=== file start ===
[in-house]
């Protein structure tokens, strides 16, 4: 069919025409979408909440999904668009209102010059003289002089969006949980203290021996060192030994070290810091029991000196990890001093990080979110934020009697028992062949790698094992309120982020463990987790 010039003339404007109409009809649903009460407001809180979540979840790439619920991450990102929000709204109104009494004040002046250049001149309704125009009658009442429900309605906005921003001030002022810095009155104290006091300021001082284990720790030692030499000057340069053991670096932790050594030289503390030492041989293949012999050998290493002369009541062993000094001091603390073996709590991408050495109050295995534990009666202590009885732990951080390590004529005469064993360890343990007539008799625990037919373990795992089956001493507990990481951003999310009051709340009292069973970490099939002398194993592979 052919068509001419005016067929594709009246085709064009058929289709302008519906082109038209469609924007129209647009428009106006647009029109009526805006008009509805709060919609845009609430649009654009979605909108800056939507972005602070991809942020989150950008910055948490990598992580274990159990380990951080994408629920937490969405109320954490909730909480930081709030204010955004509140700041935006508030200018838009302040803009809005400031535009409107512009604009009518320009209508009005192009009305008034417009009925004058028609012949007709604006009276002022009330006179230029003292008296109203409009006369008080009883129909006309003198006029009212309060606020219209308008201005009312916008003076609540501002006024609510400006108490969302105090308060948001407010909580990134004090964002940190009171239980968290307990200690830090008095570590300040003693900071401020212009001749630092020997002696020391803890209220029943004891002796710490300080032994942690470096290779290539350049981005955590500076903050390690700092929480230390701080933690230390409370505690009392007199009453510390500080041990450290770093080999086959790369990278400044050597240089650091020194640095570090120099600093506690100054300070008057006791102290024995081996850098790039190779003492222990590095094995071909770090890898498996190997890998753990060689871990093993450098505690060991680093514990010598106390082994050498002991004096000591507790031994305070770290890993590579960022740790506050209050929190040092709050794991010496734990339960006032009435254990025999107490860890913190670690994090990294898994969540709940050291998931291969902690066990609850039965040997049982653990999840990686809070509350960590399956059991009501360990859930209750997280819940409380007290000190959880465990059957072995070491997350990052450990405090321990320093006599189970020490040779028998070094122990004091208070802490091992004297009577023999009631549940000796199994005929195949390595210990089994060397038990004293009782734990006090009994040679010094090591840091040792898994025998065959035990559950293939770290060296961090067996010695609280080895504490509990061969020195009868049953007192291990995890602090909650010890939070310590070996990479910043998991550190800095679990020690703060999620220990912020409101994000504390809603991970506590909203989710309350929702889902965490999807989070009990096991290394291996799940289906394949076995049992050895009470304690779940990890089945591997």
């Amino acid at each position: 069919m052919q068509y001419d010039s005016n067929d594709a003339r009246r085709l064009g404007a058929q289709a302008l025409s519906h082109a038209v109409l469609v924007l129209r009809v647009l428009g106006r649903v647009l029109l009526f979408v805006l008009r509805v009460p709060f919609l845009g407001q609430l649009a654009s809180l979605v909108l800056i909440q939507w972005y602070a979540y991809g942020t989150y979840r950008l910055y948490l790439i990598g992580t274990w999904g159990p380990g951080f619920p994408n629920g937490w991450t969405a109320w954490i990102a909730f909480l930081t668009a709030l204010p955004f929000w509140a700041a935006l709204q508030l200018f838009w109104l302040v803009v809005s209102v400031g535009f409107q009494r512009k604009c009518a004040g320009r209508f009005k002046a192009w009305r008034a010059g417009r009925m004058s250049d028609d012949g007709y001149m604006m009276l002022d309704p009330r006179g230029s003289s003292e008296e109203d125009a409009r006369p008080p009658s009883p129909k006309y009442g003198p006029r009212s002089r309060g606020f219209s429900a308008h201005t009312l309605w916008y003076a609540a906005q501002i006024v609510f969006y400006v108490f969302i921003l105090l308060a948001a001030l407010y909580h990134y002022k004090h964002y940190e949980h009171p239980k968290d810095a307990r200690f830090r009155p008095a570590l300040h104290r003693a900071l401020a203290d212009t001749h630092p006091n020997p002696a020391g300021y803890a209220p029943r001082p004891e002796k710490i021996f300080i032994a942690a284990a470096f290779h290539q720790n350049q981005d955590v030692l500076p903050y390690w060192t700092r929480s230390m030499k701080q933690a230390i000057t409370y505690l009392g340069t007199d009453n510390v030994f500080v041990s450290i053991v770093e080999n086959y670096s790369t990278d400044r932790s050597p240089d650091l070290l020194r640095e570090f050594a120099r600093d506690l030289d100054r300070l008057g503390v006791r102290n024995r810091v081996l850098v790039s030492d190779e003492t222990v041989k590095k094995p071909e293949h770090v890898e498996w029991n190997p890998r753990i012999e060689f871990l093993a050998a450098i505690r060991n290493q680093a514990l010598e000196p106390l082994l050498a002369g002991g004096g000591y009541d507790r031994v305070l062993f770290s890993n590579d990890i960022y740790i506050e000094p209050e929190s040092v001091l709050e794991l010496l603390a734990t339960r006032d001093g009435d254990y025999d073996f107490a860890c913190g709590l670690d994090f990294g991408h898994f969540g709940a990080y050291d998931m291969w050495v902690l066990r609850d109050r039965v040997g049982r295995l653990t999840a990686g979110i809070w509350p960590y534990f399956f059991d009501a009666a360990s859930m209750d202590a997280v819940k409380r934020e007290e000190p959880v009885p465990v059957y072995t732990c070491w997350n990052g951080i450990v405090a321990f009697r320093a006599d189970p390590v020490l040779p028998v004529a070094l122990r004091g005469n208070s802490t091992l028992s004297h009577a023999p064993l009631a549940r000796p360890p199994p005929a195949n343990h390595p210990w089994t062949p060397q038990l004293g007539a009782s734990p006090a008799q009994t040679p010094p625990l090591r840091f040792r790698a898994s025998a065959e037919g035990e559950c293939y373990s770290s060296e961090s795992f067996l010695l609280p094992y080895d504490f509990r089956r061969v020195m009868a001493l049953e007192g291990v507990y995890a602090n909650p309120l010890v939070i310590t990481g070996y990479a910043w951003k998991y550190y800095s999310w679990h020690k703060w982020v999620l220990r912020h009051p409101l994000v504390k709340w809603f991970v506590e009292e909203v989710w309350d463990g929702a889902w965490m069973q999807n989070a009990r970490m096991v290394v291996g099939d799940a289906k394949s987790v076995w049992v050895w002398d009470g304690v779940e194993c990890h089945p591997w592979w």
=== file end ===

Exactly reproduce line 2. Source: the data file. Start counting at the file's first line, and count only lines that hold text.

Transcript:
């Protein structure tokens, strides 16, 4: 069919025409979408909440999904668009209102010059003289002089969006949980203290021996060192030994070290810091029991000196990890001093990080979110934020009697028992062949790698094992309120982020463990987790 010039003339404007109409009809649903009460407001809180979540979840790439619920991450990102929000709204109104009494004040002046250049001149309704125009009658009442429900309605906005921003001030002022810095009155104290006091300021001082284990720790030692030499000057340069053991670096932790050594030289503390030492041989293949012999050998290493002369009541062993000094001091603390073996709590991408050495109050295995534990009666202590009885732990951080390590004529005469064993360890343990007539008799625990037919373990795992089956001493507990990481951003999310009051709340009292069973970490099939002398194993592979 052919068509001419005016067929594709009246085709064009058929289709302008519906082109038209469609924007129209647009428009106006647009029109009526805006008009509805709060919609845009609430649009654009979605909108800056939507972005602070991809942020989150950008910055948490990598992580274990159990380990951080994408629920937490969405109320954490909730909480930081709030204010955004509140700041935006508030200018838009302040803009809005400031535009409107512009604009009518320009209508009005192009009305008034417009009925004058028609012949007709604006009276002022009330006179230029003292008296109203409009006369008080009883129909006309003198006029009212309060606020219209308008201005009312916008003076609540501002006024609510400006108490969302105090308060948001407010909580990134004090964002940190009171239980968290307990200690830090008095570590300040003693900071401020212009001749630092020997002696020391803890209220029943004891002796710490300080032994942690470096290779290539350049981005955590500076903050390690700092929480230390701080933690230390409370505690009392007199009453510390500080041990450290770093080999086959790369990278400044050597240089650091020194640095570090120099600093506690100054300070008057006791102290024995081996850098790039190779003492222990590095094995071909770090890898498996190997890998753990060689871990093993450098505690060991680093514990010598106390082994050498002991004096000591507790031994305070770290890993590579960022740790506050209050929190040092709050794991010496734990339960006032009435254990025999107490860890913190670690994090990294898994969540709940050291998931291969902690066990609850039965040997049982653990999840990686809070509350960590399956059991009501360990859930209750997280819940409380007290000190959880465990059957072995070491997350990052450990405090321990320093006599189970020490040779028998070094122990004091208070802490091992004297009577023999009631549940000796199994005929195949390595210990089994060397038990004293009782734990006090009994040679010094090591840091040792898994025998065959035990559950293939770290060296961090067996010695609280080895504490509990061969020195009868049953007192291990995890602090909650010890939070310590070996990479910043998991550190800095679990020690703060999620220990912020409101994000504390809603991970506590909203989710309350929702889902965490999807989070009990096991290394291996799940289906394949076995049992050895009470304690779940990890089945591997």